“Stress directly impacts the access to learn,” professor says

By Drake Lowthers
March 6, 2015

Eating dark chocolate and taking 20 minute naps can improve your overall health, physiologist Greg Wells said in a presentation to students at Holland College Feb. 11.
Minor changes to your lifestyle such as eating healthier, getting proper sleep and regular physical activity will increase your productivity and decrease your risk for disease.
Wells said a person who averages seven-and-a-half hours of sleep each night has the longest life expectancy.
“Stress directly impacts the access to learn.”
Bryson Locke, a first-year wildlife conservation student from Ajax, Ont., said he could definitely use more sleep.
“I don’t get much sleep living in residence. There are a lot of distractions and I stay up late. I might get five hours on a good night.”
Locke said he usually stays up late playing video games but finds it difficult to fall asleep afterwards even though he feels tired.
Wells has an explanation for this. All electronic devices need to be turned off 45 minutes before going to bed to allow your brain enough time to wind down, he said.
“When you shine a light into your eyes you’re basically announcing it’s morning and the sun is up.”
Wells said when you are feeling sluggish in the afternoon you should eat a small cube of dark chocolate 70 per cent cocoa or above.
“It expands the blood vessels and supercharges the brain.”
Wells said to maximize effectiveness and efficiency regardless to what you’re doing, people should adopt a 90/30 principle.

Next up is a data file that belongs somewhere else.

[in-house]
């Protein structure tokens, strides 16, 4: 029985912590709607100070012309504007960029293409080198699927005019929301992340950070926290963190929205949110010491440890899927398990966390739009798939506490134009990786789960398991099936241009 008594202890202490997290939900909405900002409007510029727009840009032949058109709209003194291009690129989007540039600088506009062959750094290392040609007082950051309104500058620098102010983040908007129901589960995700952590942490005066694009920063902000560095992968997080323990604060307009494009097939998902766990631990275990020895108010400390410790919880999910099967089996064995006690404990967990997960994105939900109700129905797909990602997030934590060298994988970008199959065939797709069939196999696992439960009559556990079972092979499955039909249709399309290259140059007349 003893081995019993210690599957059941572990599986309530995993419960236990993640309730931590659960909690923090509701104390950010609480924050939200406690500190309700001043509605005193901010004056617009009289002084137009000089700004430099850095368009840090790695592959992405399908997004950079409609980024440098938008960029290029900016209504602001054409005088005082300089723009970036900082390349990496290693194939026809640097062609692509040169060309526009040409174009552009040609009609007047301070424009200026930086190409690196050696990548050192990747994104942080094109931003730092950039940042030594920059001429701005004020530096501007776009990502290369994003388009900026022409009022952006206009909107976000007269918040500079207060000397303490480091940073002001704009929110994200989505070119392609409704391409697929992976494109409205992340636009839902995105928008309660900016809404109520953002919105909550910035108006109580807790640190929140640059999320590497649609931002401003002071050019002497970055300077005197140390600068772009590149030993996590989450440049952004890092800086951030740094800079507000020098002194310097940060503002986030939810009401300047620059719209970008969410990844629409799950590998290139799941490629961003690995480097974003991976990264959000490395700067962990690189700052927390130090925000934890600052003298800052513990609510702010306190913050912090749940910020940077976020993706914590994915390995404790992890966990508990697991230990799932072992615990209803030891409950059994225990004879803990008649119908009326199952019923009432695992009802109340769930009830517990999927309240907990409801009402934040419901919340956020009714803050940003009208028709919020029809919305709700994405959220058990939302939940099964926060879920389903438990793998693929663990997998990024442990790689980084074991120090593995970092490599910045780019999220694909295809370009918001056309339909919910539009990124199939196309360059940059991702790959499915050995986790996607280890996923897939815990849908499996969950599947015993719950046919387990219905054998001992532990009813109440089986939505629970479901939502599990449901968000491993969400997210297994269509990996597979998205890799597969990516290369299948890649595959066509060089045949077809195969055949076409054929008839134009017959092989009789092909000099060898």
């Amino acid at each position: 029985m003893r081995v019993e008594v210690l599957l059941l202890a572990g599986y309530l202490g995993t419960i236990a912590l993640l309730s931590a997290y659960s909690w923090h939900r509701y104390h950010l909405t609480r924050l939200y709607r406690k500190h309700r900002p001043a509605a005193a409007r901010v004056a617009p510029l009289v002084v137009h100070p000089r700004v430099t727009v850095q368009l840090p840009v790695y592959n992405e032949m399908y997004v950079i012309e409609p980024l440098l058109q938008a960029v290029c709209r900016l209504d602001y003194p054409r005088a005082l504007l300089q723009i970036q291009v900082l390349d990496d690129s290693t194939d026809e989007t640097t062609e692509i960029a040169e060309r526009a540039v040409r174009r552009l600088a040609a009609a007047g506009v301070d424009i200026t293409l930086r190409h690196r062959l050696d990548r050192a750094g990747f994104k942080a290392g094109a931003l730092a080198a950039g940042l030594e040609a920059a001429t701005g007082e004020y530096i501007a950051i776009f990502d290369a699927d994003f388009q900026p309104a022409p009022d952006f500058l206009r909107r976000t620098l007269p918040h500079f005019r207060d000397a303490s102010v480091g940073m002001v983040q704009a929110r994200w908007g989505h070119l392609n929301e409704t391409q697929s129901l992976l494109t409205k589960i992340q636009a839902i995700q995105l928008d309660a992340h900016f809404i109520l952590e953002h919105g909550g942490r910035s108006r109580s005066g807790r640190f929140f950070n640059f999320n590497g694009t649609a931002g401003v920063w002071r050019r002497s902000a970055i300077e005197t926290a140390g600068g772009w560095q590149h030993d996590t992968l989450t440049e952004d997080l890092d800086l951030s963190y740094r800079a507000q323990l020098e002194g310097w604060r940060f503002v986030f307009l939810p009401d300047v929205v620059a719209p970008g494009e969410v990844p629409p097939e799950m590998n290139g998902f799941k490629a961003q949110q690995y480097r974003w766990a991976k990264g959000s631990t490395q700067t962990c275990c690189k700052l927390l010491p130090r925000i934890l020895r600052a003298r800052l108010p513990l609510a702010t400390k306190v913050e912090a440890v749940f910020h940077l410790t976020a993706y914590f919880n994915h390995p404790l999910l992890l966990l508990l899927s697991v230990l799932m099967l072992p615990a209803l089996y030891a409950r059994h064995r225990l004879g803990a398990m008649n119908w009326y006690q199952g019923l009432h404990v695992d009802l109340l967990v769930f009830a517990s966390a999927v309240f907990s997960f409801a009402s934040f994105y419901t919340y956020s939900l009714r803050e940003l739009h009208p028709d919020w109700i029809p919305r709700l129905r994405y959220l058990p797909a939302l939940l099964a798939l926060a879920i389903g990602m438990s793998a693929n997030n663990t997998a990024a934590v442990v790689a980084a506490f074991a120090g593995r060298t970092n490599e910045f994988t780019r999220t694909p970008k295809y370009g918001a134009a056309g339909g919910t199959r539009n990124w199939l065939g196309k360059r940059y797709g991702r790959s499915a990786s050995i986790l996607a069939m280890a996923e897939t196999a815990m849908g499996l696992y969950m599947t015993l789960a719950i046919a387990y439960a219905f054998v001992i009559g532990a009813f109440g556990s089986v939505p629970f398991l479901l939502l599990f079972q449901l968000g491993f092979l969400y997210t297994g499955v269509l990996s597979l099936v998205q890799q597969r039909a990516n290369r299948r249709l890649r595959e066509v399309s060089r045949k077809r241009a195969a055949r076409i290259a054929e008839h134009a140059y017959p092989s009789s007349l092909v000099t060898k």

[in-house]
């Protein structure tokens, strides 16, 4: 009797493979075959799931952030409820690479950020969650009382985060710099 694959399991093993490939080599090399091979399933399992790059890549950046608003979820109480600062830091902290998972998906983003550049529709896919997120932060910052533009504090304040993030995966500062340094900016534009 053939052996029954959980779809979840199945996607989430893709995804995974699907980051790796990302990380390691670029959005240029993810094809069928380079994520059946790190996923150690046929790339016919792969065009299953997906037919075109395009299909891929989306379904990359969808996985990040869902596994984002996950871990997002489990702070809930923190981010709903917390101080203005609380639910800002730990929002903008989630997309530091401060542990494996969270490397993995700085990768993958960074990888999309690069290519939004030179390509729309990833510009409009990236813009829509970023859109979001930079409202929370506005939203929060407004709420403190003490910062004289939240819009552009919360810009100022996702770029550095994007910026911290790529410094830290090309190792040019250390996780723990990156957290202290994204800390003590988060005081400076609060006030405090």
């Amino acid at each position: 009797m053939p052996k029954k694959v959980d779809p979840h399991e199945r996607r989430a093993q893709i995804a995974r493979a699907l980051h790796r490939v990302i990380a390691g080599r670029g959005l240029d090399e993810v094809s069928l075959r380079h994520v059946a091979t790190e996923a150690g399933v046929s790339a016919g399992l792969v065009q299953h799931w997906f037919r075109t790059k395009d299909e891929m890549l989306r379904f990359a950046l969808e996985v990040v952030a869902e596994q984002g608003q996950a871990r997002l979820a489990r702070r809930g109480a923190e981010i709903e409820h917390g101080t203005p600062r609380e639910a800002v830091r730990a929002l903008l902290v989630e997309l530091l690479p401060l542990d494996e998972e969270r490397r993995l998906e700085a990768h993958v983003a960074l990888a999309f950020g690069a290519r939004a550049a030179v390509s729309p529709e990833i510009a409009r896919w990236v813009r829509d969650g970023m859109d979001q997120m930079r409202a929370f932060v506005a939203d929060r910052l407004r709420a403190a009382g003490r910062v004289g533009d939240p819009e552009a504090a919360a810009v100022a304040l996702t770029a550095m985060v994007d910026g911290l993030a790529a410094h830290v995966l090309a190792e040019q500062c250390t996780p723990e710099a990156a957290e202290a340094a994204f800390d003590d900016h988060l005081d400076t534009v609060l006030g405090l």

In regards to studying for tests you shouldn’t cram for hours on end but rather study in 90-minutes intervals and take 30-minute breaks in between, Wells said.
Nicole DeLong, a first-year business administration student from Campbellton, N.B., said she definitely will change her studying habits after listening to Wells.
“I’ve pulled a couple of all-nighters this year. They’re tough. I’ll try his 90/30 thing and see if it works any better for me.”
If you’re not willing to make a change, you never know what might be, DeLong said.
Wells asked students to simply unplug themselves more often from the highly technological driven world.
“Completely unplug yourselves for one hour a day. Three days a month. Two weeks of the year.”
DeLong said Wells’ unplugging idea is definitely do-able with a little bit of self-motivation.
“Even though I can’t live without my cell phone, I think I’ll be able to unplug myself.”